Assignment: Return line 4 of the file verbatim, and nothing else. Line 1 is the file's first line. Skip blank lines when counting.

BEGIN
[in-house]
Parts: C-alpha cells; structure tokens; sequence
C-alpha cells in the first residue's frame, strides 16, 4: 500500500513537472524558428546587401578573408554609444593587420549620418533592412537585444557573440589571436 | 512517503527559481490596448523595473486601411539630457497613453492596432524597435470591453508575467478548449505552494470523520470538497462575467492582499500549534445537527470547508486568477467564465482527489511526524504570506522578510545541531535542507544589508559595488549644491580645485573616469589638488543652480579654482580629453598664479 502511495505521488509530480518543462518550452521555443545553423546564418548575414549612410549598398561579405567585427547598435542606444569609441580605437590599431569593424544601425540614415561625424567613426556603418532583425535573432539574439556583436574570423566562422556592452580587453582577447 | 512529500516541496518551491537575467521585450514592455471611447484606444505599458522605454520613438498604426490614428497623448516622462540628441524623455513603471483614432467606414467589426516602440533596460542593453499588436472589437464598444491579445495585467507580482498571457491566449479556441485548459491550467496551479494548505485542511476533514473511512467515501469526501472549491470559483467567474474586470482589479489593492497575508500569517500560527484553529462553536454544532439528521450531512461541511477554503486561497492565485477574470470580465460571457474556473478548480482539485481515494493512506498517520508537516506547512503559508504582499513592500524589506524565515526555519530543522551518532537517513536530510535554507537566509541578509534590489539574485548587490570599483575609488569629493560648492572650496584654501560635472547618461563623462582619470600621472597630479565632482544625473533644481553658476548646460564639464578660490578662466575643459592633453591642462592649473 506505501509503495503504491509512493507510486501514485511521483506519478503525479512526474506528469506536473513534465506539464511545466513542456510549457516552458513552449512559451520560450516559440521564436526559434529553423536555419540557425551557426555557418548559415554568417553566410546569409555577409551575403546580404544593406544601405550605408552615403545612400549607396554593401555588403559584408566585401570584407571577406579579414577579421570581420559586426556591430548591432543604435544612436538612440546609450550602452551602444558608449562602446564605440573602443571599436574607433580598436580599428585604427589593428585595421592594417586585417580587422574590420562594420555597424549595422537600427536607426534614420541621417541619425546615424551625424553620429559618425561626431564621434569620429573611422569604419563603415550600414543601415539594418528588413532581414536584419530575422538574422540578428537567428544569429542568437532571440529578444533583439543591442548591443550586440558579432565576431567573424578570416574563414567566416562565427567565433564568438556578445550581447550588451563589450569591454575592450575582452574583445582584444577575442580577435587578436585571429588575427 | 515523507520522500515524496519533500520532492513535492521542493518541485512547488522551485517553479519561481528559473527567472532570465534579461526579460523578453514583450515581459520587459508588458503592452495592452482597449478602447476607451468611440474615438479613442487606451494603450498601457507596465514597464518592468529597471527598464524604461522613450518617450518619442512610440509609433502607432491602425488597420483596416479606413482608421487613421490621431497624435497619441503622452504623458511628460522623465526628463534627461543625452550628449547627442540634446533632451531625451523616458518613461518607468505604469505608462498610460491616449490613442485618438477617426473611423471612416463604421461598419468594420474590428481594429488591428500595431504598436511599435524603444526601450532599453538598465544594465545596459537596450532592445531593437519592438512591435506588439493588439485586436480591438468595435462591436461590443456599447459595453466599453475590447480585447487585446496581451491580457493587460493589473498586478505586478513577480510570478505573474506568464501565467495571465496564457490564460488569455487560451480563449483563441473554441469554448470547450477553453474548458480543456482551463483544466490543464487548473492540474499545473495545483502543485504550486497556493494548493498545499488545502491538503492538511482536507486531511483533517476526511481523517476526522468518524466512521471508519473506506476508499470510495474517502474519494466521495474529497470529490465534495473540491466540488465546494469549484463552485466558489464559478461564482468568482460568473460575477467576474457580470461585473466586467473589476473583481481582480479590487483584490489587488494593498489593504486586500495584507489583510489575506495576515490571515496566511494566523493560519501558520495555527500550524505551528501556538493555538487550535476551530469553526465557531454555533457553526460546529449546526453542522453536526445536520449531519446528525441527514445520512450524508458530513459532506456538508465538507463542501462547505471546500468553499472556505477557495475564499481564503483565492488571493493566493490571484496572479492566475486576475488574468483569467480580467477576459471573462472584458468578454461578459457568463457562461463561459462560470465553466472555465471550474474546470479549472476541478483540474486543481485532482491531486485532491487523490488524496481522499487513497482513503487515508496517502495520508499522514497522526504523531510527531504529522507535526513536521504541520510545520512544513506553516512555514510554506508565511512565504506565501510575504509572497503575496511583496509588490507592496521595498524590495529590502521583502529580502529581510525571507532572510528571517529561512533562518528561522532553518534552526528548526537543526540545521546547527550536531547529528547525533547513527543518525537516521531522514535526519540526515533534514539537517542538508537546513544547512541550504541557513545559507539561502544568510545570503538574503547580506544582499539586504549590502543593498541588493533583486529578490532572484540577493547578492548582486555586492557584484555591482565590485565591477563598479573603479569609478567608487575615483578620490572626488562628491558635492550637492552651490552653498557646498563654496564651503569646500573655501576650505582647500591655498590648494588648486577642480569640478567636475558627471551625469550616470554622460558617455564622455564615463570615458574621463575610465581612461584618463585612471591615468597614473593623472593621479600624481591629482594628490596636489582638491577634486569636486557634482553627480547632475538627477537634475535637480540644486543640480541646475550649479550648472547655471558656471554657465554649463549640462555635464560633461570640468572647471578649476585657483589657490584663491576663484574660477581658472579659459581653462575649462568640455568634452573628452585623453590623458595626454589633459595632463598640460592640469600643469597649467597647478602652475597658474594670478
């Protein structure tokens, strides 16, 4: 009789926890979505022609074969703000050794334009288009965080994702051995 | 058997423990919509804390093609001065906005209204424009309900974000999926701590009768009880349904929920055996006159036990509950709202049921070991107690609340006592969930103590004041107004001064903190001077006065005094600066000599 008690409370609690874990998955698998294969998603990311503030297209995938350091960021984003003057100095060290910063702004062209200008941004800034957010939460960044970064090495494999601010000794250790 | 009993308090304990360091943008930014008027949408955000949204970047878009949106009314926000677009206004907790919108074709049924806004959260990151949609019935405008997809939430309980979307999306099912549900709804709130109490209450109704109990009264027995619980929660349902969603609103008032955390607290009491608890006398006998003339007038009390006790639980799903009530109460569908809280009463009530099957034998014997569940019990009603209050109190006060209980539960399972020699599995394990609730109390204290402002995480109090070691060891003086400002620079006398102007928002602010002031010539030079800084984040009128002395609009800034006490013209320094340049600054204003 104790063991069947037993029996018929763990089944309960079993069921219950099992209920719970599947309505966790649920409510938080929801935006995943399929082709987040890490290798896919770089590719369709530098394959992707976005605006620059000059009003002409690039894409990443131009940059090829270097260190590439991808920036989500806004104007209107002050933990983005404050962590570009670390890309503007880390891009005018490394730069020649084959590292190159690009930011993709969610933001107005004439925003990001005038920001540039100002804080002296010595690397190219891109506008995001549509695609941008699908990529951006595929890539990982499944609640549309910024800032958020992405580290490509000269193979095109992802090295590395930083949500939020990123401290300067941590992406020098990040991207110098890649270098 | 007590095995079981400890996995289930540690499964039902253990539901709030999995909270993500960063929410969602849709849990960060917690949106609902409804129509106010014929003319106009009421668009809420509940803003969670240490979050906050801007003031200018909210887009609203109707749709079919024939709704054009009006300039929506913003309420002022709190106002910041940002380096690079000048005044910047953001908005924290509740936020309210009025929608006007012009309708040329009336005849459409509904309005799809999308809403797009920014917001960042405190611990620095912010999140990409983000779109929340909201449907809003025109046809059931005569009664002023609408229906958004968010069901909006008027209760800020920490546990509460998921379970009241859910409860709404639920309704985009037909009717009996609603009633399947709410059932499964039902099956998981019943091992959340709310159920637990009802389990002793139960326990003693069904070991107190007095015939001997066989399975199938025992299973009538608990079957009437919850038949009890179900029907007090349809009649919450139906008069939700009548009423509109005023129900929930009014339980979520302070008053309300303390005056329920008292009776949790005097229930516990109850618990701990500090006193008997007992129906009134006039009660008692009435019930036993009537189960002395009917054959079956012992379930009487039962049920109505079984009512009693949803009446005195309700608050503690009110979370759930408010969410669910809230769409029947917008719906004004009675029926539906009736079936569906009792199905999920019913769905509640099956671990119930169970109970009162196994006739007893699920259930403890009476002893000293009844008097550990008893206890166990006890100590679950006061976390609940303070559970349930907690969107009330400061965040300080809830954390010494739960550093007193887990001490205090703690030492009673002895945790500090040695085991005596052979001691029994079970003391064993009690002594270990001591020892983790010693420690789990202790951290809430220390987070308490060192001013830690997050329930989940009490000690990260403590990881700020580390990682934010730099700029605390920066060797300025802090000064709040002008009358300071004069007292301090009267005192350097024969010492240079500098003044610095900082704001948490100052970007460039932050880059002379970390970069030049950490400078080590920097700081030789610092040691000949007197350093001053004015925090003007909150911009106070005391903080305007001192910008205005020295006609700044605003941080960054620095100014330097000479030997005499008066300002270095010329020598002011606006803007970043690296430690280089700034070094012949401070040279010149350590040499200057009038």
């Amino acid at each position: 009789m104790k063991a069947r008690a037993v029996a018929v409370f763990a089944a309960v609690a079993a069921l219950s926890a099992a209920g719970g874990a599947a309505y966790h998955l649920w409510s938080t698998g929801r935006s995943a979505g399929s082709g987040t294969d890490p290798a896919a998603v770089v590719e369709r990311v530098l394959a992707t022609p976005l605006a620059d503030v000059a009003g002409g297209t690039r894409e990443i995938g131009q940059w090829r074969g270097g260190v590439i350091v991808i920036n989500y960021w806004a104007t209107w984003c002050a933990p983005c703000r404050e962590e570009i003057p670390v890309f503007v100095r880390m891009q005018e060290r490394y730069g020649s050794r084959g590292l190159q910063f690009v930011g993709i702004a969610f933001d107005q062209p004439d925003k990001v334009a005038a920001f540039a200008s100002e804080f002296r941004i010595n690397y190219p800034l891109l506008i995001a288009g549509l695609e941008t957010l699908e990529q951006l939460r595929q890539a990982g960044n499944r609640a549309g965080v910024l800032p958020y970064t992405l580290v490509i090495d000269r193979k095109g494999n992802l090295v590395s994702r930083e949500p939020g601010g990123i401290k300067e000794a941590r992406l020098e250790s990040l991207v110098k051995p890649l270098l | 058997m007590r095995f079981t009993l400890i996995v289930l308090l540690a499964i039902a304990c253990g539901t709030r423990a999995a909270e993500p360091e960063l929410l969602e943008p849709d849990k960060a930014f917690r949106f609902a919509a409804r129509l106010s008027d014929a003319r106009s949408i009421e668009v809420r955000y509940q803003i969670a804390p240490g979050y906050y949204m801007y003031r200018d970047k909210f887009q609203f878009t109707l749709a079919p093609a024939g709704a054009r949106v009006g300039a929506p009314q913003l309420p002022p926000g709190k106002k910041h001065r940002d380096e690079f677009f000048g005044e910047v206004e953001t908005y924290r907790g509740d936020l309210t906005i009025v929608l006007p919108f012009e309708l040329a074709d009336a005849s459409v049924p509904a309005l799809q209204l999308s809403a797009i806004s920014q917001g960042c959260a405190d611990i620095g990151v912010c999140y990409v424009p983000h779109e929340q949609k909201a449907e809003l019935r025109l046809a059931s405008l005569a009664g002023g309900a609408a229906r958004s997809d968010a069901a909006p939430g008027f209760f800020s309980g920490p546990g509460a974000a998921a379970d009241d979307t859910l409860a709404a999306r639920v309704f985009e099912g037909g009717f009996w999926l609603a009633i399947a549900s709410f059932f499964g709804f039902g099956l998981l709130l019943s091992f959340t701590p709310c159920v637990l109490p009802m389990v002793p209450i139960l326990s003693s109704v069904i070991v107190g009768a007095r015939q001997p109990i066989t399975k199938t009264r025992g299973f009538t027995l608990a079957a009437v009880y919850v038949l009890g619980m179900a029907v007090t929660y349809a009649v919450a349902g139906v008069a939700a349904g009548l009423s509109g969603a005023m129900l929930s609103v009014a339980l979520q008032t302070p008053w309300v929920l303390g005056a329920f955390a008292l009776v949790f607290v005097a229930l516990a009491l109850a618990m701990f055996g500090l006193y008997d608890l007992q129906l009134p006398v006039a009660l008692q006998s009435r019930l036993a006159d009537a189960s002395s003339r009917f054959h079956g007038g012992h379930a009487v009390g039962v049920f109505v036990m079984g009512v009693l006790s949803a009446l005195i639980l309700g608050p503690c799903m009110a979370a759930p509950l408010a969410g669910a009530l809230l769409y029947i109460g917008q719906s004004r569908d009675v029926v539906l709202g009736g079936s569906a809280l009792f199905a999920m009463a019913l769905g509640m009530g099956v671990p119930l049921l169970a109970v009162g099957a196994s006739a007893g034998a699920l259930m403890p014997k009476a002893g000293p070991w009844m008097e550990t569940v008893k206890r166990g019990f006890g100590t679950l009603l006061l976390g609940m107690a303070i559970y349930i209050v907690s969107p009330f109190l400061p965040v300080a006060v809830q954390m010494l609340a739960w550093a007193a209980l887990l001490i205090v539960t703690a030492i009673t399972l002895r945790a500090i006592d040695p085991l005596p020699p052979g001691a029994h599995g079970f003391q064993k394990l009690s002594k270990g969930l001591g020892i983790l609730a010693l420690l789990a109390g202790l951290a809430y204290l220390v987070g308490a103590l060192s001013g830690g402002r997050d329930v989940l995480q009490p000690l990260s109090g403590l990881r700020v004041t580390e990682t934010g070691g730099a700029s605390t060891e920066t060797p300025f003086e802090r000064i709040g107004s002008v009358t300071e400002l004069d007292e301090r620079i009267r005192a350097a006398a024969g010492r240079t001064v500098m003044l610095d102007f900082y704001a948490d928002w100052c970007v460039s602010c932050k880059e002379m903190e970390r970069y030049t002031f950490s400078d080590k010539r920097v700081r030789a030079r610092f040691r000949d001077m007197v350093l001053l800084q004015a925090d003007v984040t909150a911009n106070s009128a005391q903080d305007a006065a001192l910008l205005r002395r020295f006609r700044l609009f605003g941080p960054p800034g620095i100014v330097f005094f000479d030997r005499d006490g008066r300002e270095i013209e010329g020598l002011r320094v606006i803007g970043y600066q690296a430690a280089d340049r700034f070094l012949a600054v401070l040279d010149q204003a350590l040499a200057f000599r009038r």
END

């Protein structure tokens, strides 16, 4: 009789926890979505022609074969703000050794334009288009965080994702051995 | 058997423990919509804390093609001065906005209204424009309900974000999926701590009768009880349904929920055996006159036990509950709202049921070991107690609340006592969930103590004041107004001064903190001077006065005094600066000599 008690409370609690874990998955698998294969998603990311503030297209995938350091960021984003003057100095060290910063702004062209200008941004800034957010939460960044970064090495494999601010000794250790 | 009993308090304990360091943008930014008027949408955000949204970047878009949106009314926000677009206004907790919108074709049924806004959260990151949609019935405008997809939430309980979307999306099912549900709804709130109490209450109704109990009264027995619980929660349902969603609103008032955390607290009491608890006398006998003339007038009390006790639980799903009530109460569908809280009463009530099957034998014997569940019990009603209050109190006060209980539960399972020699599995394990609730109390204290402002995480109090070691060891003086400002620079006398102007928002602010002031010539030079800084984040009128002395609009800034006490013209320094340049600054204003 104790063991069947037993029996018929763990089944309960079993069921219950099992209920719970599947309505966790649920409510938080929801935006995943399929082709987040890490290798896919770089590719369709530098394959992707976005605006620059000059009003002409690039894409990443131009940059090829270097260190590439991808920036989500806004104007209107002050933990983005404050962590570009670390890309503007880390891009005018490394730069020649084959590292190159690009930011993709969610933001107005004439925003990001005038920001540039100002804080002296010595690397190219891109506008995001549509695609941008699908990529951006595929890539990982499944609640549309910024800032958020992405580290490509000269193979095109992802090295590395930083949500939020990123401290300067941590992406020098990040991207110098890649270098 | 007590095995079981400890996995289930540690499964039902253990539901709030999995909270993500960063929410969602849709849990960060917690949106609902409804129509106010014929003319106009009421668009809420509940803003969670240490979050906050801007003031200018909210887009609203109707749709079919024939709704054009009006300039929506913003309420002022709190106002910041940002380096690079000048005044910047953001908005924290509740936020309210009025929608006007012009309708040329009336005849459409509904309005799809999308809403797009920014917001960042405190611990620095912010999140990409983000779109929340909201449907809003025109046809059931005569009664002023609408229906958004968010069901909006008027209760800020920490546990509460998921379970009241859910409860709404639920309704985009037909009717009996609603009633399947709410059932499964039902099956998981019943091992959340709310159920637990009802389990002793139960326990003693069904070991107190007095015939001997066989399975199938025992299973009538608990079957009437919850038949009890179900029907007090349809009649919450139906008069939700009548009423509109005023129900929930009014339980979520302070008053309300303390005056329920008292009776949790005097229930516990109850618990701990500090006193008997007992129906009134006039009660008692009435019930036993009537189960002395009917054959079956012992379930009487039962049920109505079984009512009693949803009446005195309700608050503690009110979370759930408010969410669910809230769409029947917008719906004004009675029926539906009736079936569906009792199905999920019913769905509640099956671990119930169970109970009162196994006739007893699920259930403890009476002893000293009844008097550990008893206890166990006890100590679950006061976390609940303070559970349930907690969107009330400061965040300080809830954390010494739960550093007193887990001490205090703690030492009673002895945790500090040695085991005596052979001691029994079970003391064993009690002594270990001591020892983790010693420690789990202790951290809430220390987070308490060192001013830690997050329930989940009490000690990260403590990881700020580390990682934010730099700029605390920066060797300025802090000064709040002008009358300071004069007292301090009267005192350097024969010492240079500098003044610095900082704001948490100052970007460039932050880059002379970390970069030049950490400078080590920097700081030789610092040691000949007197350093001053004015925090003007909150911009106070005391903080305007001192910008205005020295006609700044605003941080960054620095100014330097000479030997005499008066300002270095010329020598002011606006803007970043690296430690280089700034070094012949401070040279010149350590040499200057009038």